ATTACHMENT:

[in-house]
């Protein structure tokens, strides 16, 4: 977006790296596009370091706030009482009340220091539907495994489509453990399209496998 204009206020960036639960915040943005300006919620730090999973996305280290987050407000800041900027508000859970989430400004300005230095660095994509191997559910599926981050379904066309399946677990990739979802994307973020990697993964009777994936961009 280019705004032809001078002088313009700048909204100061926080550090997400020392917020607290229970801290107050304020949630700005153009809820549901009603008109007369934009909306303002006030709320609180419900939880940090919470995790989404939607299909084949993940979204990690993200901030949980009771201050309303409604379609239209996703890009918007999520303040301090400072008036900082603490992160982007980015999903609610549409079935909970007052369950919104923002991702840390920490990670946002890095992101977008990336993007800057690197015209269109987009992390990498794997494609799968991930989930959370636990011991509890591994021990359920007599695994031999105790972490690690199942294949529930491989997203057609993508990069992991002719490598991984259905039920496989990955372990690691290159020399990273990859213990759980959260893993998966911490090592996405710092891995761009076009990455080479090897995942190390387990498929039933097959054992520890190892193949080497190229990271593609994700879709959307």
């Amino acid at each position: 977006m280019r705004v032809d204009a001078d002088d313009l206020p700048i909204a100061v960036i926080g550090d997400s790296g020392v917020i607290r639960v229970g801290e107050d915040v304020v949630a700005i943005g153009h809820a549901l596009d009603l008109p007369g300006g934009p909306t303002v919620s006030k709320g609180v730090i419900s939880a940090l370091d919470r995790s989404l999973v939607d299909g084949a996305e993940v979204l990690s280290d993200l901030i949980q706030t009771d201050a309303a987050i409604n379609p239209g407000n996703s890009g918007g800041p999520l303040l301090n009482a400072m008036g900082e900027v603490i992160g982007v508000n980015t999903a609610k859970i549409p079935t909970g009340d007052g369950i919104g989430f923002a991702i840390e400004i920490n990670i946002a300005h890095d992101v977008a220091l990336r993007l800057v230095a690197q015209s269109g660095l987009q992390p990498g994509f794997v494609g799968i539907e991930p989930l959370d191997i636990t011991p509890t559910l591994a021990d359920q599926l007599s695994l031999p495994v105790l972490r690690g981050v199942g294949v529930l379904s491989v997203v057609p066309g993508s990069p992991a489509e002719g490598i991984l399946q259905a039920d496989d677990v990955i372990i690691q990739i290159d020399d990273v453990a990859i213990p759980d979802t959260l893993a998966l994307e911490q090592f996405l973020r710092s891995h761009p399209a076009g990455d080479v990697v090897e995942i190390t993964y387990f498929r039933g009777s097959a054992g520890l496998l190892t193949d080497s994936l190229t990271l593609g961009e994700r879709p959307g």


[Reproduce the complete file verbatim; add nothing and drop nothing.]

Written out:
[in-house]
């Protein structure tokens, strides 16, 4: 977006790296596009370091706030009482009340220091539907495994489509453990399209496998 204009206020960036639960915040943005300006919620730090999973996305280290987050407000800041900027508000859970989430400004300005230095660095994509191997559910599926981050379904066309399946677990990739979802994307973020990697993964009777994936961009 280019705004032809001078002088313009700048909204100061926080550090997400020392917020607290229970801290107050304020949630700005153009809820549901009603008109007369934009909306303002006030709320609180419900939880940090919470995790989404939607299909084949993940979204990690993200901030949980009771201050309303409604379609239209996703890009918007999520303040301090400072008036900082603490992160982007980015999903609610549409079935909970007052369950919104923002991702840390920490990670946002890095992101977008990336993007800057690197015209269109987009992390990498794997494609799968991930989930959370636990011991509890591994021990359920007599695994031999105790972490690690199942294949529930491989997203057609993508990069992991002719490598991984259905039920496989990955372990690691290159020399990273990859213990759980959260893993998966911490090592996405710092891995761009076009990455080479090897995942190390387990498929039933097959054992520890190892193949080497190229990271593609994700879709959307």
């Amino acid at each position: 977006m280019r705004v032809d204009a001078d002088d313009l206020p700048i909204a100061v960036i926080g550090d997400s790296g020392v917020i607290r639960v229970g801290e107050d915040v304020v949630a700005i943005g153009h809820a549901l596009d009603l008109p007369g300006g934009p909306t303002v919620s006030k709320g609180v730090i419900s939880a940090l370091d919470r995790s989404l999973v939607d299909g084949a996305e993940v979204l990690s280290d993200l901030i949980q706030t009771d201050a309303a987050i409604n379609p239209g407000n996703s890009g918007g800041p999520l303040l301090n009482a400072m008036g900082e900027v603490i992160g982007v508000n980015t999903a609610k859970i549409p079935t909970g009340d007052g369950i919104g989430f923002a991702i840390e400004i920490n990670i946002a300005h890095d992101v977008a220091l990336r993007l800057v230095a690197q015209s269109g660095l987009q992390p990498g994509f794997v494609g799968i539907e991930p989930l959370d191997i636990t011991p509890t559910l591994a021990d359920q599926l007599s695994l031999p495994v105790l972490r690690g981050v199942g294949v529930l379904s491989v997203v057609p066309g993508s990069p992991a489509e002719g490598i991984l399946q259905a039920d496989d677990v990955i372990i690691q990739i290159d020399d990273v453990a990859i213990p759980d979802t959260l893993a998966l994307e911490q090592f996405l973020r710092s891995h761009p399209a076009g990455d080479v990697v090897e995942i190390t993964y387990f498929r039933g009777s097959a054992g520890l496998l190892t193949d080497s994936l190229t990271l593609g961009e994700r879709p959307g």